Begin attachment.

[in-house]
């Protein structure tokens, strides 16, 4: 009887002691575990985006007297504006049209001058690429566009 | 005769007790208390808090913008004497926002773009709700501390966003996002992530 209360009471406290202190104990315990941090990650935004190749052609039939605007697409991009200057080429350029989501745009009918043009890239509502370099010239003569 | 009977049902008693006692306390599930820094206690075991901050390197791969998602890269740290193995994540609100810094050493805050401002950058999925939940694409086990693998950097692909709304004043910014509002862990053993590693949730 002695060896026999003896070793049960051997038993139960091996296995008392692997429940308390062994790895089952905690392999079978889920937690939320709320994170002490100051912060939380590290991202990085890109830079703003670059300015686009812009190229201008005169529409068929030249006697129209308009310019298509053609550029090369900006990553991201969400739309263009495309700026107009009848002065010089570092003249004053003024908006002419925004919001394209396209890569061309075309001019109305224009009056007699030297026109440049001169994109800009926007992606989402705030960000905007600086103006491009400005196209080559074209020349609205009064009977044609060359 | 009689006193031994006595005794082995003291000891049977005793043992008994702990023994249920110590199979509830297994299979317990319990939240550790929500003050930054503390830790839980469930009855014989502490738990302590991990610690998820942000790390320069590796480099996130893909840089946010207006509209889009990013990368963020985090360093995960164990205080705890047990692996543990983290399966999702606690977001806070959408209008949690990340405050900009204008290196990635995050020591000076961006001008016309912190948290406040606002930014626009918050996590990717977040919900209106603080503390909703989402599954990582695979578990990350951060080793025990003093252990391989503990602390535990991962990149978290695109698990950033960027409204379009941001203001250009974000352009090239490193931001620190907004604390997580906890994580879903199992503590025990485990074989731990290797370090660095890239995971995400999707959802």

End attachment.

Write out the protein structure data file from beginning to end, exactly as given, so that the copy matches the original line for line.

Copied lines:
[in-house]
């Protein structure tokens, strides 16, 4: 009887002691575990985006007297504006049209001058690429566009 | 005769007790208390808090913008004497926002773009709700501390966003996002992530 209360009471406290202190104990315990941090990650935004190749052609039939605007697409991009200057080429350029989501745009009918043009890239509502370099010239003569 | 009977049902008693006692306390599930820094206690075991901050390197791969998602890269740290193995994540609100810094050493805050401002950058999925939940694409086990693998950097692909709304004043910014509002862990053993590693949730 002695060896026999003896070793049960051997038993139960091996296995008392692997429940308390062994790895089952905690392999079978889920937690939320709320994170002490100051912060939380590290991202990085890109830079703003670059300015686009812009190229201008005169529409068929030249006697129209308009310019298509053609550029090369900006990553991201969400739309263009495309700026107009009848002065010089570092003249004053003024908006002419925004919001394209396209890569061309075309001019109305224009009056007699030297026109440049001169994109800009926007992606989402705030960000905007600086103006491009400005196209080559074209020349609205009064009977044609060359 | 009689006193031994006595005794082995003291000891049977005793043992008994702990023994249920110590199979509830297994299979317990319990939240550790929500003050930054503390830790839980469930009855014989502490738990302590991990610690998820942000790390320069590796480099996130893909840089946010207006509209889009990013990368963020985090360093995960164990205080705890047990692996543990983290399966999702606690977001806070959408209008949690990340405050900009204008290196990635995050020591000076961006001008016309912190948290406040606002930014626009918050996590990717977040919900209106603080503390909703989402599954990582695979578990990350951060080793025990003093252990391989503990602390535990991962990149978290695109698990950033960027409204379009941001203001250009974000352009090239490193931001620190907004604390997580906890994580879903199992503590025990485990074989731990290797370090660095890239995971995400999707959802």